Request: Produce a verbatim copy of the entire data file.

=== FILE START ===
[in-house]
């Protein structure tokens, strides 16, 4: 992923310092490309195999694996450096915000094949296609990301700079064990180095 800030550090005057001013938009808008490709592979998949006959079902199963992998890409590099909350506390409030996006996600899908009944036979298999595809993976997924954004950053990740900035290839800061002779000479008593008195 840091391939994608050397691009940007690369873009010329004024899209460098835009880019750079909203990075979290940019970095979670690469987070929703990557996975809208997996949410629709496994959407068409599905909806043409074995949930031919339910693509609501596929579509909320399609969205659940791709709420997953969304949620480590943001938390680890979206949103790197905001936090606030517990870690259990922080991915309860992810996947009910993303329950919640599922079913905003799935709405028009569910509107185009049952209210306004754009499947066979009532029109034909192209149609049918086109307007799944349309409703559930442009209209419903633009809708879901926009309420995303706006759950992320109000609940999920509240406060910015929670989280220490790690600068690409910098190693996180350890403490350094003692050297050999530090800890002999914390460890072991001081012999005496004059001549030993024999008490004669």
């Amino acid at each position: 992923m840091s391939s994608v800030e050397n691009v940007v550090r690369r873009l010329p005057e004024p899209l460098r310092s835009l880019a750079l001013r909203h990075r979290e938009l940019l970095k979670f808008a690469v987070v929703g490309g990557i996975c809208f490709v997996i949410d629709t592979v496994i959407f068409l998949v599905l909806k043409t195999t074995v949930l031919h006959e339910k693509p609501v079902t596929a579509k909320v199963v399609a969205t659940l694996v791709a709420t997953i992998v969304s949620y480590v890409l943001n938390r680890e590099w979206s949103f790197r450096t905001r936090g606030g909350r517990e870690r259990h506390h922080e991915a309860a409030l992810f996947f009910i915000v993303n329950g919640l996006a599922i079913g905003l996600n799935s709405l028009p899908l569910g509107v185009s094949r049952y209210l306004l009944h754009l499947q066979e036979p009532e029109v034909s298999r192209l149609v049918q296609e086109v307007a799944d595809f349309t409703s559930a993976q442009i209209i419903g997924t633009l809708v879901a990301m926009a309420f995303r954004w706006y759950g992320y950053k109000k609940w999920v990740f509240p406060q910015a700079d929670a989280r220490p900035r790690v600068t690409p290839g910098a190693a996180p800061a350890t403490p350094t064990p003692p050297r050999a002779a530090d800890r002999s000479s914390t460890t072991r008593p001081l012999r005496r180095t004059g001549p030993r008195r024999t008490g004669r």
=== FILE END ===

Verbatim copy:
[in-house]
């Protein structure tokens, strides 16, 4: 992923310092490309195999694996450096915000094949296609990301700079064990180095 800030550090005057001013938009808008490709592979998949006959079902199963992998890409590099909350506390409030996006996600899908009944036979298999595809993976997924954004950053990740900035290839800061002779000479008593008195 840091391939994608050397691009940007690369873009010329004024899209460098835009880019750079909203990075979290940019970095979670690469987070929703990557996975809208997996949410629709496994959407068409599905909806043409074995949930031919339910693509609501596929579509909320399609969205659940791709709420997953969304949620480590943001938390680890979206949103790197905001936090606030517990870690259990922080991915309860992810996947009910993303329950919640599922079913905003799935709405028009569910509107185009049952209210306004754009499947066979009532029109034909192209149609049918086109307007799944349309409703559930442009209209419903633009809708879901926009309420995303706006759950992320109000609940999920509240406060910015929670989280220490790690600068690409910098190693996180350890403490350094003692050297050999530090800890002999914390460890072991001081012999005496004059001549030993024999008490004669």
């Amino acid at each position: 992923m840091s391939s994608v800030e050397n691009v940007v550090r690369r873009l010329p005057e004024p899209l460098r310092s835009l880019a750079l001013r909203h990075r979290e938009l940019l970095k979670f808008a690469v987070v929703g490309g990557i996975c809208f490709v997996i949410d629709t592979v496994i959407f068409l998949v599905l909806k043409t195999t074995v949930l031919h006959e339910k693509p609501v079902t596929a579509k909320v199963v399609a969205t659940l694996v791709a709420t997953i992998v969304s949620y480590v890409l943001n938390r680890e590099w979206s949103f790197r450096t905001r936090g606030g909350r517990e870690r259990h506390h922080e991915a309860a409030l992810f996947f009910i915000v993303n329950g919640l996006a599922i079913g905003l996600n799935s709405l028009p899908l569910g509107v185009s094949r049952y209210l306004l009944h754009l499947q066979e036979p009532e029109v034909s298999r192209l149609v049918q296609e086109v307007a799944d595809f349309t409703s559930a993976q442009i209209i419903g997924t633009l809708v879901a990301m926009a309420f995303r954004w706006y759950g992320y950053k109000k609940w999920v990740f509240p406060q910015a700079d929670a989280r220490p900035r790690v600068t690409p290839g910098a190693a996180p800061a350890t403490p350094t064990p003692p050297r050999a002779a530090d800890r002999s000479s914390t460890t072991r008593p001081l012999r005496r180095t004059g001549p030993r008195r024999t008490g004669r």